A Shift to Longer Duration, Online Research Communities

Just before the new year, Ramius quietly celebrated the first anniversary of our Recollective software’s commercial launch. That first year was an incredible learning experience for the Ramius team and we continue to gain a tremendous amount of feedback from our customers and prospects on each and every project. Everything that’s been shared with us contributes to improvements in the software, supporting services and helps us to envision how to innovate Recollective into a vital online platform for research and insights in the months and years ahead.

We’ve seen a shift over this first year in project size. We initially found a typical study involved approximately 50 participants and most often lasted for one or two weeks. As the year progressed, the typical number of participants remained at a similar level but we found the study duration extended to one month or longer. On many occasions we also saw that Recollective was being used in a sequence of projects. Sometimes, this involved numerous phases of online qualitative research, all done on Recollective. Other times, Recollective served as the online qual platform in a study that preceded or followed quant work. We also saw a number of very large continuous communities launched on Recollective, used by agencies to provide their brand clients with as-needed consumer insights.

We were interested to understand this shift and whether it was as a result of the platform maturing, the market evolving or simply our customers becoming more comfortable using Recollective. 
Not surprisingly, after looking at all the projects we completed and talking to many of our Recollective customers, this shift appears to be a result of all of those reasons.

At launch, the platform was most easily understood and categorized by researchers as being from the bulletin board family. Accordingly, early projects were often designed as short bulletin board studies. As the year progressed, we saw research designs incorporate more activity-based approaches as researchers learned how to take advantage of Recollective’s activities and tasks engine for immersive research exercises.

Towards the latter part of year one, our market research agency partners were able to pitch and win more community-oriented engagements with their clients based on Recollective. When asked, they indicated it was partly due to there being more community-projects available and their confidence in the platform strengthening with more features to want to conduct longer studies with increased participant engagement.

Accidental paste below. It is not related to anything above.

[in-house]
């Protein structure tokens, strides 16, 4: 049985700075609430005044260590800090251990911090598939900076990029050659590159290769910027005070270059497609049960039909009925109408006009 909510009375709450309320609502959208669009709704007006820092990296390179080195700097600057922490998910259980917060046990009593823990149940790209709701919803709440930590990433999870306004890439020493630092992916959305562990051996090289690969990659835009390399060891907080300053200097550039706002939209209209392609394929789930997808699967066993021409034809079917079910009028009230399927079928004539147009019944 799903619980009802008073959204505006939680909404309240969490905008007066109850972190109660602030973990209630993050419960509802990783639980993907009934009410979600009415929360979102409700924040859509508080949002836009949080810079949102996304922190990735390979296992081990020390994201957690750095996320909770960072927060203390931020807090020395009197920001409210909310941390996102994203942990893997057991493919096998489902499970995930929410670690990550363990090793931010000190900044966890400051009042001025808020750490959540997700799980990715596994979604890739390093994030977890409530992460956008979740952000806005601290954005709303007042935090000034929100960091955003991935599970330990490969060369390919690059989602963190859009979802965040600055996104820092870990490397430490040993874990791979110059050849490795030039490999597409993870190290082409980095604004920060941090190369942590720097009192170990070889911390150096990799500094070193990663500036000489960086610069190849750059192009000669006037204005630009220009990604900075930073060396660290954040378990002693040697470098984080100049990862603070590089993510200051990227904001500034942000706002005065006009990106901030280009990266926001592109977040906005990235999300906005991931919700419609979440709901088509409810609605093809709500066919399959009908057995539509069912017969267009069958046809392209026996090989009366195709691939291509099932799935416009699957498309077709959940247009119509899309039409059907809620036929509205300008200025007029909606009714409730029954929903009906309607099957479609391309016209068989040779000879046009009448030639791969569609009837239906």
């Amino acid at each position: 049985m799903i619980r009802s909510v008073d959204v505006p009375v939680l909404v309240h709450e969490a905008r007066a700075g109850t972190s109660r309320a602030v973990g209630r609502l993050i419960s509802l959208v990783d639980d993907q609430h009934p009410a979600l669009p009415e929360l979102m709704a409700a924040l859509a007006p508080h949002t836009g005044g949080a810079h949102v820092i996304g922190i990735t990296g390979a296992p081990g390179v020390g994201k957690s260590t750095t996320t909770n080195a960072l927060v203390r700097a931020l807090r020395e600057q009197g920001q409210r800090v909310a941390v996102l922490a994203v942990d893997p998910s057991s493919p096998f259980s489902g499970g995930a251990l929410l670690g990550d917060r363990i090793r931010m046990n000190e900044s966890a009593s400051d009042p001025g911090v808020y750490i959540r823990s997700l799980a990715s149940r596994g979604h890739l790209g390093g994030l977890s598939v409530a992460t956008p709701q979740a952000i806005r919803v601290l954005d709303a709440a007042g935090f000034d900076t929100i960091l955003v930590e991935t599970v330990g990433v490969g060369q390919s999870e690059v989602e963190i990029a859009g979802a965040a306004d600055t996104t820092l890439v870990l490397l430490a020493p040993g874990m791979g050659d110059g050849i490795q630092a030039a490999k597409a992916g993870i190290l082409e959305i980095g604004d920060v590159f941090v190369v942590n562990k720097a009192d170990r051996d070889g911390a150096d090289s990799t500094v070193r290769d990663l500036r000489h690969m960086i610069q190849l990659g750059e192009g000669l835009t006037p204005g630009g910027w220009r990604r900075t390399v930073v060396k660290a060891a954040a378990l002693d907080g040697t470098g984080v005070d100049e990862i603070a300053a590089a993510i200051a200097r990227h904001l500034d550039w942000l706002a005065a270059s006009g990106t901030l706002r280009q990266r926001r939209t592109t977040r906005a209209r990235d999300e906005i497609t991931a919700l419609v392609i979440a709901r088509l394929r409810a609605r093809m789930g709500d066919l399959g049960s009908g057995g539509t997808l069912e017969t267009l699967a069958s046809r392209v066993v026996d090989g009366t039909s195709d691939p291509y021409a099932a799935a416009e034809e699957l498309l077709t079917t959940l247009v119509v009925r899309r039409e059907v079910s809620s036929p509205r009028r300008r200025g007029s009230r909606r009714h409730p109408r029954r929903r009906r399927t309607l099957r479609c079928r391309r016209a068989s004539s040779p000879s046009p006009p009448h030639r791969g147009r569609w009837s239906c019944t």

The typical nature of a 50-participant, 2-week Recollective project involves something like insight needs for a client’s innovation and product development processes. The business functions are involved in generating and gathering ideas to develop into a new product or service and will have questions that research can help answer at various times.

It’s a familiar pattern: an agency is commissioned by their client and conducts a study. The agency debriefs the client with findings and the client integrates the new insights into their thinking. Later, as new questions and budget emerges, the client commissions a follow-on project with new questions. Sometimes, a follow-on project may integrate a survey along with Recollective’s qualitative capabilities. Essentially, this kind of project maps directly on to a common process for satisfying marketing research needs by hiring agencies to answer questions via small projects.

A specific Recollective example is a case where our agency partner worked with a global telecommunications company to conduct studies of the lifestyles of its target consumers — the data was useful to the business team as the product concept was being developed. Later, a follow-on project was done to have these same consumers test and give feedback about the actual product but this time feeding back to both product managers and also the marketing team.


To provide an example of how a similar end-client can use a longer-term study, we can stay in the telecommunications industry. A Recollective partner used the software to power an online community / sounding board which was established with 400 US-based customers following interviews and focus groups.

The business focus of the longer duration online research community was to inform its business decisions about streamlining customer service systems and processes. For example, the community was consulted to:

  • identify areas where systems and processes could be improved
  • ensure consistency and excellence at points of customer contact
  • provide insights to help develop new customer support tools, systems and processes
  • test and optimize customer communications

Some key advantages of moving to a longer ranging community approach included:

Ideas from internal and external sources
A continuous community approach supports a customer-centric business. While we saw small projects commissioned to understand a consumer segment or to test product concepts, the community approach is being used even earlier and throughout the various product development process stages with customers being involved early on to suggest product ideas and improvements.